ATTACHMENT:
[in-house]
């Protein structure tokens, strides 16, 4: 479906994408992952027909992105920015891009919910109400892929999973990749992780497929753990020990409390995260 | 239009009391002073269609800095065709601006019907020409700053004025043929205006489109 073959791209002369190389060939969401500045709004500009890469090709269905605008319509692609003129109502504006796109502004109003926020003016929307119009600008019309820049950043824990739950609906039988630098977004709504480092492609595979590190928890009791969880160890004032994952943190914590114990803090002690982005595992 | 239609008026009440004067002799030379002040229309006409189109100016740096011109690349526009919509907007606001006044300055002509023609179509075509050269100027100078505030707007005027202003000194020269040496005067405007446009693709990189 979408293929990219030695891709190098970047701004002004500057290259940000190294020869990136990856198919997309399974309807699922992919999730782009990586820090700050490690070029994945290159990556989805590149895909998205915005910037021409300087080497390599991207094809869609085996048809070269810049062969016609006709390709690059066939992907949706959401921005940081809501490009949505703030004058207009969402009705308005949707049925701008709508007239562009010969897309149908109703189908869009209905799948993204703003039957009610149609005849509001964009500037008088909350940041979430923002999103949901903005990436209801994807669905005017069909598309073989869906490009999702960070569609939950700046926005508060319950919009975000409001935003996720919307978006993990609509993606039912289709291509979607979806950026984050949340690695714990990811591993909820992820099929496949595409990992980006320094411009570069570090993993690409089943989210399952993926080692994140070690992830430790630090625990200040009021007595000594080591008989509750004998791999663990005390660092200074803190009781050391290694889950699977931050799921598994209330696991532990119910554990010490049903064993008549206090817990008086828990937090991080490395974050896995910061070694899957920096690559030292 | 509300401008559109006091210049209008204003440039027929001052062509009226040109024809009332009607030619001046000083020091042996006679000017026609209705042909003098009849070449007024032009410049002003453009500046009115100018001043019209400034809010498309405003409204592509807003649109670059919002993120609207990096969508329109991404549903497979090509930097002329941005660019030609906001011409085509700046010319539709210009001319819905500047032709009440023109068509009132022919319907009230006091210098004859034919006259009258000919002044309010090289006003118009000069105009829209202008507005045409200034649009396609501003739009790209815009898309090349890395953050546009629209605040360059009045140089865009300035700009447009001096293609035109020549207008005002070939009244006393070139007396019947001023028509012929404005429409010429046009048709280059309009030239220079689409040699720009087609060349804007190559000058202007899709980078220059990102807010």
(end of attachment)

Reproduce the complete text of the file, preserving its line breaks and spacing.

[in-house]
């Protein structure tokens, strides 16, 4: 479906994408992952027909992105920015891009919910109400892929999973990749992780497929753990020990409390995260 | 239009009391002073269609800095065709601006019907020409700053004025043929205006489109 073959791209002369190389060939969401500045709004500009890469090709269905605008319509692609003129109502504006796109502004109003926020003016929307119009600008019309820049950043824990739950609906039988630098977004709504480092492609595979590190928890009791969880160890004032994952943190914590114990803090002690982005595992 | 239609008026009440004067002799030379002040229309006409189109100016740096011109690349526009919509907007606001006044300055002509023609179509075509050269100027100078505030707007005027202003000194020269040496005067405007446009693709990189 979408293929990219030695891709190098970047701004002004500057290259940000190294020869990136990856198919997309399974309807699922992919999730782009990586820090700050490690070029994945290159990556989805590149895909998205915005910037021409300087080497390599991207094809869609085996048809070269810049062969016609006709390709690059066939992907949706959401921005940081809501490009949505703030004058207009969402009705308005949707049925701008709508007239562009010969897309149908109703189908869009209905799948993204703003039957009610149609005849509001964009500037008088909350940041979430923002999103949901903005990436209801994807669905005017069909598309073989869906490009999702960070569609939950700046926005508060319950919009975000409001935003996720919307978006993990609509993606039912289709291509979607979806950026984050949340690695714990990811591993909820992820099929496949595409990992980006320094411009570069570090993993690409089943989210399952993926080692994140070690992830430790630090625990200040009021007595000594080591008989509750004998791999663990005390660092200074803190009781050391290694889950699977931050799921598994209330696991532990119910554990010490049903064993008549206090817990008086828990937090991080490395974050896995910061070694899957920096690559030292 | 509300401008559109006091210049209008204003440039027929001052062509009226040109024809009332009607030619001046000083020091042996006679000017026609209705042909003098009849070449007024032009410049002003453009500046009115100018001043019209400034809010498309405003409204592509807003649109670059919002993120609207990096969508329109991404549903497979090509930097002329941005660019030609906001011409085509700046010319539709210009001319819905500047032709009440023109068509009132022919319907009230006091210098004859034919006259009258000919002044309010090289006003118009000069105009829209202008507005045409200034649009396609501003739009790209815009898309090349890395953050546009629209605040360059009045140089865009300035700009447009001096293609035109020549207008005002070939009244006393070139007396019947001023028509012929404005429409010429046009048709280059309009030239220079689409040699720009087609060349804007190559000058202007899709980078220059990102807010």